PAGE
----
Though infrastructure management and operations (IMO) have non-discretionary spending patterns, the overall economic situation will have a significant impact. The following are my predictions in the IMO area for the year 2009.
Enterprise IT organizations will have no options but to reduce their IT spending.
However, there is some good news. The projects which have short-term and medium-term savings potential will gain acceptance. One area where new projects may get started is in Green IT where ROI can be achieved in the short term. Some examples of Green IT initiatives that may garner attention include KVM power switches, consolidation of data centers, virtualization, and server and storage consolidation.
Another area where new investments may be seen is in the video conferencing, live meeting and unified communication segment. These initiatives can significantly reduce travel costs and make meetings more effective with larger participation.
Low cost IT management tools and open source tools will also be evaluated and implemented. This will save on the high support renewal costs of traditional NMS tools.
Processes implementation will increase across IT to improve efficiency and reduce dependence on people.
The dependence on people in IT is increasingly affecting the productivity and efficiency. Process oriented operations will gain significant attention this year. ITIL/ITSM is emerging as the de-facto standard for IT operations and services. Run books will be Web enabled and will be real-time, live documents that become knowledge repositories.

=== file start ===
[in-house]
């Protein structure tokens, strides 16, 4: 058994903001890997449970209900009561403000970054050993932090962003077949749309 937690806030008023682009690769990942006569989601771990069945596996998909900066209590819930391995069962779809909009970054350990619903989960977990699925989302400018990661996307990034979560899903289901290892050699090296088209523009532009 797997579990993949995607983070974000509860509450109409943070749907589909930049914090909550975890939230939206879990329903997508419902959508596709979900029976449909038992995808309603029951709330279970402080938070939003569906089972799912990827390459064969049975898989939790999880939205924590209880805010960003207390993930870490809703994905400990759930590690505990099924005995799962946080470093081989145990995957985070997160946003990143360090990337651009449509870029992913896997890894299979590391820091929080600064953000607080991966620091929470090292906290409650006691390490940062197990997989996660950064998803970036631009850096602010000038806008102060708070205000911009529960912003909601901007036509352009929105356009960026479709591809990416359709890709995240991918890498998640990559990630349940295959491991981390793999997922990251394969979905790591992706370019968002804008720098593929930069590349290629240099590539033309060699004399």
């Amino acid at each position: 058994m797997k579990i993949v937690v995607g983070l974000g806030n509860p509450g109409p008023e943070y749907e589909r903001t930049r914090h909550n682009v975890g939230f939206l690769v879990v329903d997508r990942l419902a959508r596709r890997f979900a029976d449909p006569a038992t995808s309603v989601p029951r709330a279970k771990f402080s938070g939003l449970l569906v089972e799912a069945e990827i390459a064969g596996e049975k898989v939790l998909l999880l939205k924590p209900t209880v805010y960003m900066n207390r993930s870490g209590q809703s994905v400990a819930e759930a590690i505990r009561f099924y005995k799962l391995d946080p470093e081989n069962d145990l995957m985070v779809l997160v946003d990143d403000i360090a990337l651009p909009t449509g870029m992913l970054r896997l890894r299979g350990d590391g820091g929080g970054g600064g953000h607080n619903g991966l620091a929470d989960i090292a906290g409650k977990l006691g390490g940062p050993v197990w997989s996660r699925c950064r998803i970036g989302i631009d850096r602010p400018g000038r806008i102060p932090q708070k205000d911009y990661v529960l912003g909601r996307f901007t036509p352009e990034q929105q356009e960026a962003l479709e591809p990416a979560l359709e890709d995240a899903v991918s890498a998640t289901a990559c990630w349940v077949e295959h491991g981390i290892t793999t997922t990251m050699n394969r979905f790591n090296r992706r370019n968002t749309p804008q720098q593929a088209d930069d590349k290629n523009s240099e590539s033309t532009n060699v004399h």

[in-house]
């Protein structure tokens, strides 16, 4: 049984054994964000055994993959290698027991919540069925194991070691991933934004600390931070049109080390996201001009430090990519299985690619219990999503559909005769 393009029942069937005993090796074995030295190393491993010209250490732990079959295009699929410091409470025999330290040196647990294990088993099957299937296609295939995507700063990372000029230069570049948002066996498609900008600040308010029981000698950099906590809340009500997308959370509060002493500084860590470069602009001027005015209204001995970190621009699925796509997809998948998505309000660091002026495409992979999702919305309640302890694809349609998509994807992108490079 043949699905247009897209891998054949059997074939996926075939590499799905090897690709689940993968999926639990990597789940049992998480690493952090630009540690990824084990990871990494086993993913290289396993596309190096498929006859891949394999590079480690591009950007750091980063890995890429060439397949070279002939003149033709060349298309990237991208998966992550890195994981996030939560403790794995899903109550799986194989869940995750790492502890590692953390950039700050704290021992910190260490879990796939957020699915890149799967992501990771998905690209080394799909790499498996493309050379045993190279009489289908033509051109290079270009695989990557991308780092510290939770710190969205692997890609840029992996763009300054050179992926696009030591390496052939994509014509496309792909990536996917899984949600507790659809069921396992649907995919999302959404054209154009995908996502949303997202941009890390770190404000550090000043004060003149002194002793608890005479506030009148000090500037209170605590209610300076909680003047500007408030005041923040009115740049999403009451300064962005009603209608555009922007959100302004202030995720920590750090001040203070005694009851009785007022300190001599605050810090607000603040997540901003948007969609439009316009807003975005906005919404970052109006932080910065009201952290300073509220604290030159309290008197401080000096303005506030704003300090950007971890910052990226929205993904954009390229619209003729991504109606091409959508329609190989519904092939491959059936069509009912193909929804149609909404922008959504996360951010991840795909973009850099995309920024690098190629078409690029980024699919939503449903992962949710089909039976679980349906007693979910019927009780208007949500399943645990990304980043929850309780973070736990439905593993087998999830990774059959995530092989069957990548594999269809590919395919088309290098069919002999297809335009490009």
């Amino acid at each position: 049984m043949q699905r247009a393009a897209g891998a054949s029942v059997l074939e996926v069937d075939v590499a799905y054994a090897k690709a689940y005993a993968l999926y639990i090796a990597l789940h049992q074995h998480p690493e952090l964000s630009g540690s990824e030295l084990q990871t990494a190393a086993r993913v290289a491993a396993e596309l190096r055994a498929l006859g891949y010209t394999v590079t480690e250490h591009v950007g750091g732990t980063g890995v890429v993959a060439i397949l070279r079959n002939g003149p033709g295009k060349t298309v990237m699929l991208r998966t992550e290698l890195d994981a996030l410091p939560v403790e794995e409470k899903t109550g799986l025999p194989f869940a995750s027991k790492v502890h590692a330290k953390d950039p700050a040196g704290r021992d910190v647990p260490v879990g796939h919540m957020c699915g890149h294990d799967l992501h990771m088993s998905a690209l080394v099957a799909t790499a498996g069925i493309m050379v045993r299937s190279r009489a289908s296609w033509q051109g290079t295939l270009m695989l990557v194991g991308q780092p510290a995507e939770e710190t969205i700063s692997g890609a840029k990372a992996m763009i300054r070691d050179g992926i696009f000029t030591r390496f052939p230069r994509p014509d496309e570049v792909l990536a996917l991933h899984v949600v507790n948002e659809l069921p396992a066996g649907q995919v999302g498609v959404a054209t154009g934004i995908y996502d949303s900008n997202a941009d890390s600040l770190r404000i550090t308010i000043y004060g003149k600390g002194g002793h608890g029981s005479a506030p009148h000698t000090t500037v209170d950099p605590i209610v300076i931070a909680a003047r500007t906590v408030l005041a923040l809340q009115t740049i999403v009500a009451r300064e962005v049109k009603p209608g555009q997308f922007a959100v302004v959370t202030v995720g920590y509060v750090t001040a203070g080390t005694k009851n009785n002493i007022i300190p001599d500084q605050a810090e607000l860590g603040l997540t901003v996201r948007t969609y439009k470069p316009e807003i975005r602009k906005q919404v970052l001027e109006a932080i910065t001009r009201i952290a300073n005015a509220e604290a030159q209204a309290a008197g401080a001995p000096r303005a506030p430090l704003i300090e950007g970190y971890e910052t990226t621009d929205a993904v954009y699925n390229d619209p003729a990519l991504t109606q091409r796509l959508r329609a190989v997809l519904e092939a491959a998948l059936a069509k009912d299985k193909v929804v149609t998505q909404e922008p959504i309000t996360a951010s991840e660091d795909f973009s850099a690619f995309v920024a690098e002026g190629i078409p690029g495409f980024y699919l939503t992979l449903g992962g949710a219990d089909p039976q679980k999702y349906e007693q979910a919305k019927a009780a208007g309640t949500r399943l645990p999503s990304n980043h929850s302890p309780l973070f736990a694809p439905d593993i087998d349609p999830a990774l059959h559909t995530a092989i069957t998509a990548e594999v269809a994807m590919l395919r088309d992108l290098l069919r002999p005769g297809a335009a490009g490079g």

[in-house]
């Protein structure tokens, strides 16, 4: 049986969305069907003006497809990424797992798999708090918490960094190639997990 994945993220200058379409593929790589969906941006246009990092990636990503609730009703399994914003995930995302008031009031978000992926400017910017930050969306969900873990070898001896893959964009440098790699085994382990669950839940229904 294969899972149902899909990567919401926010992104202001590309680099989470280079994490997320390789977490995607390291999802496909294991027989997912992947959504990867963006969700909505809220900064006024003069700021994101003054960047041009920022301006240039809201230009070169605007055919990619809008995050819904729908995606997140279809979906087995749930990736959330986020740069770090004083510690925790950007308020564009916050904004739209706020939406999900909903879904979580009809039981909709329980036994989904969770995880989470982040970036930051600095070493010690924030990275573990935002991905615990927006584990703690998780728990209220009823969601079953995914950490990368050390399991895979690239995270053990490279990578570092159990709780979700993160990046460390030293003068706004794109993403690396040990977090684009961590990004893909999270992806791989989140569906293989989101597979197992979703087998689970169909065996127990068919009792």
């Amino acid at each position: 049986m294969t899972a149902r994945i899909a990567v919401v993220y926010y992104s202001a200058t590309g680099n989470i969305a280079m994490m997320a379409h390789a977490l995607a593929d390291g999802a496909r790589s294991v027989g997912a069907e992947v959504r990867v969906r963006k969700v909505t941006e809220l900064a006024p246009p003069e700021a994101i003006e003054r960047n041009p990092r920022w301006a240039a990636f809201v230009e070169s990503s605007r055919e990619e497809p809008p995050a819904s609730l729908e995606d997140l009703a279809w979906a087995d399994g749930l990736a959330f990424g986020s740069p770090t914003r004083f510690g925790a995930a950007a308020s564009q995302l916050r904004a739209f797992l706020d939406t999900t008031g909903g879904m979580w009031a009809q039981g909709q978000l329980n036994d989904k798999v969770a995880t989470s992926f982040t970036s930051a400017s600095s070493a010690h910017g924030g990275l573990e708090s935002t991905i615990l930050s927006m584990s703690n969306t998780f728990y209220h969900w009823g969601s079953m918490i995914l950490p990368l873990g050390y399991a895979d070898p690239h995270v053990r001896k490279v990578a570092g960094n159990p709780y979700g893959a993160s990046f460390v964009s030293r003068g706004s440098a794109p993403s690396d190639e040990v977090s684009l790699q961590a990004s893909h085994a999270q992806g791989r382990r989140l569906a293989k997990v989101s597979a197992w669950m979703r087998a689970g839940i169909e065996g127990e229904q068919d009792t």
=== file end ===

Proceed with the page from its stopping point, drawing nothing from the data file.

IT processes will also be re-defined to adhere to ITIL standards. As this occurs, there will be increased implementation of ITIL/ITSM based frameworks. In addition, infrastructure process maturity will be assessed and new structures will be implemented to make the operations more robust and efficient. The end result will be the restructuring of IT organizations based on the IT process maturity.
SLA based managed services will take over from staff augmentation. Risk/reward models will emerge, as well.
Managed services will relieve IT managers from day to day management of certain operation tasks. Tying this with SLAs and a measurement methodology enables managers to focus on certain important strategic initiatives like future planning, optimization of IT and improved productivity of available resources. In addition, service providers can bring the value of their experience, processes and best practices, without the costs of staff augmentation.
As managed services gain momentum this year, customer satisfaction and end user satisfaction will come to the forefront as SLAs will be tied to customer satisfaction. Fixed price and outcome based pricing models will also emerge, and vendors will be measured not just on the SLA adherence, but also on the value they bring to the table